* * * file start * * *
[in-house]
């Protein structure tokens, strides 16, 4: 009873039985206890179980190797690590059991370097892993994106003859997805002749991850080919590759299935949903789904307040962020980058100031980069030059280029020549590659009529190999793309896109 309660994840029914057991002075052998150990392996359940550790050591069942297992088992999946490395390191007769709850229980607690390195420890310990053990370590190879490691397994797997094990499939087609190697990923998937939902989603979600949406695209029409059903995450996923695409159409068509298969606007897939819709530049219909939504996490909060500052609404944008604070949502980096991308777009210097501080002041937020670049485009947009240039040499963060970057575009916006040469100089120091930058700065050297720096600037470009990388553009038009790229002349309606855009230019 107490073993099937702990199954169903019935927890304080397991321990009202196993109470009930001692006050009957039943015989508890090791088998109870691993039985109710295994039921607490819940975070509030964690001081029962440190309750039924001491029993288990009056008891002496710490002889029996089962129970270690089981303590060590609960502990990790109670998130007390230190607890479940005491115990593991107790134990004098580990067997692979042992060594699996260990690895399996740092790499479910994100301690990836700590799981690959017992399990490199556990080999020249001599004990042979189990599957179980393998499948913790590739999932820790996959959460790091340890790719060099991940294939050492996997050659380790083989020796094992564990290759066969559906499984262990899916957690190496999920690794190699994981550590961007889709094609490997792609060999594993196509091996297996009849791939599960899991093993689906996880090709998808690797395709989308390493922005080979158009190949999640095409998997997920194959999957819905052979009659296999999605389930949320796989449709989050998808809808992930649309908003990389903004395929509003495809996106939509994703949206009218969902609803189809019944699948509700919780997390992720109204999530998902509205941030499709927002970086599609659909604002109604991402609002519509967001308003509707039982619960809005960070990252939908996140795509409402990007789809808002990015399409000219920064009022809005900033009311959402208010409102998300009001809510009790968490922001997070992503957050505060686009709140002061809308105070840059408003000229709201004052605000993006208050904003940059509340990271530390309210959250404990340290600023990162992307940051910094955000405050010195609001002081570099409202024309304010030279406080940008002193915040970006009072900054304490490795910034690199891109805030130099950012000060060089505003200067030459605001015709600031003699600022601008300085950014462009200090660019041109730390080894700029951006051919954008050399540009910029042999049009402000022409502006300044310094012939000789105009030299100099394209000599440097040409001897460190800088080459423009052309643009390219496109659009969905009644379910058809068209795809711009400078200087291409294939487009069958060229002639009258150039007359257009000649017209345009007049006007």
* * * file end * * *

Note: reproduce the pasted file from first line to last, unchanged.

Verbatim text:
[in-house]
């Protein structure tokens, strides 16, 4: 009873039985206890179980190797690590059991370097892993994106003859997805002749991850080919590759299935949903789904307040962020980058100031980069030059280029020549590659009529190999793309896109 309660994840029914057991002075052998150990392996359940550790050591069942297992088992999946490395390191007769709850229980607690390195420890310990053990370590190879490691397994797997094990499939087609190697990923998937939902989603979600949406695209029409059903995450996923695409159409068509298969606007897939819709530049219909939504996490909060500052609404944008604070949502980096991308777009210097501080002041937020670049485009947009240039040499963060970057575009916006040469100089120091930058700065050297720096600037470009990388553009038009790229002349309606855009230019 107490073993099937702990199954169903019935927890304080397991321990009202196993109470009930001692006050009957039943015989508890090791088998109870691993039985109710295994039921607490819940975070509030964690001081029962440190309750039924001491029993288990009056008891002496710490002889029996089962129970270690089981303590060590609960502990990790109670998130007390230190607890479940005491115990593991107790134990004098580990067997692979042992060594699996260990690895399996740092790499479910994100301690990836700590799981690959017992399990490199556990080999020249001599004990042979189990599957179980393998499948913790590739999932820790996959959460790091340890790719060099991940294939050492996997050659380790083989020796094992564990290759066969559906499984262990899916957690190496999920690794190699994981550590961007889709094609490997792609060999594993196509091996297996009849791939599960899991093993689906996880090709998808690797395709989308390493922005080979158009190949999640095409998997997920194959999957819905052979009659296999999605389930949320796989449709989050998808809808992930649309908003990389903004395929509003495809996106939509994703949206009218969902609803189809019944699948509700919780997390992720109204999530998902509205941030499709927002970086599609659909604002109604991402609002519509967001308003509707039982619960809005960070990252939908996140795509409402990007789809808002990015399409000219920064009022809005900033009311959402208010409102998300009001809510009790968490922001997070992503957050505060686009709140002061809308105070840059408003000229709201004052605000993006208050904003940059509340990271530390309210959250404990340290600023990162992307940051910094955000405050010195609001002081570099409202024309304010030279406080940008002193915040970006009072900054304490490795910034690199891109805030130099950012000060060089505003200067030459605001015709600031003699600022601008300085950014462009200090660019041109730390080894700029951006051919954008050399540009910029042999049009402000022409502006300044310094012939000789105009030299100099394209000599440097040409001897460190800088080459423009052309643009390219496109659009969905009644379910058809068209795809711009400078200087291409294939487009069958060229002639009258150039007359257009000649017209345009007049006007």